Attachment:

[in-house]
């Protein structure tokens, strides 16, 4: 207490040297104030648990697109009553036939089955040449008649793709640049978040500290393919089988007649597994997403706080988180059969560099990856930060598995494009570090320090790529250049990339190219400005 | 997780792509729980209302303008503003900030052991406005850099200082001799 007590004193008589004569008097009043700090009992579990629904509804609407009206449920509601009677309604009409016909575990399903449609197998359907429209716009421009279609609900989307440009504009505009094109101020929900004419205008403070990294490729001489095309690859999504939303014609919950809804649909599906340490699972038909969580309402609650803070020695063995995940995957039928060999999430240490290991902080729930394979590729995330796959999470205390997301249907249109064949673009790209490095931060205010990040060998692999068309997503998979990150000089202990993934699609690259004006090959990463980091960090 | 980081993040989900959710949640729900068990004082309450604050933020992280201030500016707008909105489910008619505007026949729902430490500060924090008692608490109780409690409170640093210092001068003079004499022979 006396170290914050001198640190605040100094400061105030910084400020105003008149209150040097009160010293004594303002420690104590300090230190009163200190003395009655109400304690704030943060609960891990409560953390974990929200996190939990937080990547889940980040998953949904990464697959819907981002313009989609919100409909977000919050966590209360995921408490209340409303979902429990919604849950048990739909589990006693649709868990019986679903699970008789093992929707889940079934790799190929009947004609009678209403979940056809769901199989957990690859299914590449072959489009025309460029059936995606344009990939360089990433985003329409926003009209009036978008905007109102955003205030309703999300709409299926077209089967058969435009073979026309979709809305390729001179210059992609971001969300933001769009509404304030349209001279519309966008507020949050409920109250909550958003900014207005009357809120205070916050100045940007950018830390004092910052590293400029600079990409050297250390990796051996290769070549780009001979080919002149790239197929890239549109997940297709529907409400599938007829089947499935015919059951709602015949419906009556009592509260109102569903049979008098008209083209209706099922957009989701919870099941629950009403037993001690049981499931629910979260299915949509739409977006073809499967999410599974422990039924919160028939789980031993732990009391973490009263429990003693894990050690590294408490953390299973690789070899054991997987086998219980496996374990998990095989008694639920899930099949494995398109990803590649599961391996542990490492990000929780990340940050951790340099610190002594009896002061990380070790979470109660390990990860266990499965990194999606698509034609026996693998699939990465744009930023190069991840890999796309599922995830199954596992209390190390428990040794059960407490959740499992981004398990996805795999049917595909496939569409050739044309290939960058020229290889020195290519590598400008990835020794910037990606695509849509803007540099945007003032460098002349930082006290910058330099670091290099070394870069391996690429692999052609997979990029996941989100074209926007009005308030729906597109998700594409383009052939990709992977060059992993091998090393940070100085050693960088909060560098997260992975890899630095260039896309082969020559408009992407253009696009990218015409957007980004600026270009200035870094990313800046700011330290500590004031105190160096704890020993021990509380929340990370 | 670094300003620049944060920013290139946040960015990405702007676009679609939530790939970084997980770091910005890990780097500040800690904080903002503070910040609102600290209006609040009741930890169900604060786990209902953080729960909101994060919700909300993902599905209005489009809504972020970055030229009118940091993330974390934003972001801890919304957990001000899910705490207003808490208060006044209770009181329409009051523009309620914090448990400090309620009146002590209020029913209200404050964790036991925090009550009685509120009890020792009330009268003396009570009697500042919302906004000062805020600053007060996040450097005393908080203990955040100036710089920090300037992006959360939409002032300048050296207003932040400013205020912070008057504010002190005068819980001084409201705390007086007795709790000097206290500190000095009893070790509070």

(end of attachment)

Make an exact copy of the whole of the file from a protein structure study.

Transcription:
[in-house]
């Protein structure tokens, strides 16, 4: 207490040297104030648990697109009553036939089955040449008649793709640049978040500290393919089988007649597994997403706080988180059969560099990856930060598995494009570090320090790529250049990339190219400005 | 997780792509729980209302303008503003900030052991406005850099200082001799 007590004193008589004569008097009043700090009992579990629904509804609407009206449920509601009677309604009409016909575990399903449609197998359907429209716009421009279609609900989307440009504009505009094109101020929900004419205008403070990294490729001489095309690859999504939303014609919950809804649909599906340490699972038909969580309402609650803070020695063995995940995957039928060999999430240490290991902080729930394979590729995330796959999470205390997301249907249109064949673009790209490095931060205010990040060998692999068309997503998979990150000089202990993934699609690259004006090959990463980091960090 | 980081993040989900959710949640729900068990004082309450604050933020992280201030500016707008909105489910008619505007026949729902430490500060924090008692608490109780409690409170640093210092001068003079004499022979 006396170290914050001198640190605040100094400061105030910084400020105003008149209150040097009160010293004594303002420690104590300090230190009163200190003395009655109400304690704030943060609960891990409560953390974990929200996190939990937080990547889940980040998953949904990464697959819907981002313009989609919100409909977000919050966590209360995921408490209340409303979902429990919604849950048990739909589990006693649709868990019986679903699970008789093992929707889940079934790799190929009947004609009678209403979940056809769901199989957990690859299914590449072959489009025309460029059936995606344009990939360089990433985003329409926003009209009036978008905007109102955003205030309703999300709409299926077209089967058969435009073979026309979709809305390729001179210059992609971001969300933001769009509404304030349209001279519309966008507020949050409920109250909550958003900014207005009357809120205070916050100045940007950018830390004092910052590293400029600079990409050297250390990796051996290769070549780009001979080919002149790239197929890239549109997940297709529907409400599938007829089947499935015919059951709602015949419906009556009592509260109102569903049979008098008209083209209706099922957009989701919870099941629950009403037993001690049981499931629910979260299915949509739409977006073809499967999410599974422990039924919160028939789980031993732990009391973490009263429990003693894990050690590294408490953390299973690789070899054991997987086998219980496996374990998990095989008694639920899930099949494995398109990803590649599961391996542990490492990000929780990340940050951790340099610190002594009896002061990380070790979470109660390990990860266990499965990194999606698509034609026996693998699939990465744009930023190069991840890999796309599922995830199954596992209390190390428990040794059960407490959740499992981004398990996805795999049917595909496939569409050739044309290939960058020229290889020195290519590598400008990835020794910037990606695509849509803007540099945007003032460098002349930082006290910058330099670091290099070394870069391996690429692999052609997979990029996941989100074209926007009005308030729906597109998700594409383009052939990709992977060059992993091998090393940070100085050693960088909060560098997260992975890899630095260039896309082969020559408009992407253009696009990218015409957007980004600026270009200035870094990313800046700011330290500590004031105190160096704890020993021990509380929340990370 | 670094300003620049944060920013290139946040960015990405702007676009679609939530790939970084997980770091910005890990780097500040800690904080903002503070910040609102600290209006609040009741930890169900604060786990209902953080729960909101994060919700909300993902599905209005489009809504972020970055030229009118940091993330974390934003972001801890919304957990001000899910705490207003808490208060006044209770009181329409009051523009309620914090448990400090309620009146002590209020029913209200404050964790036991925090009550009685509120009890020792009330009268003396009570009697500042919302906004000062805020600053007060996040450097005393908080203990955040100036710089920090300037992006959360939409002032300048050296207003932040400013205020912070008057504010002190005068819980001084409201705390007086007795709790000097206290500190000095009893070790509070």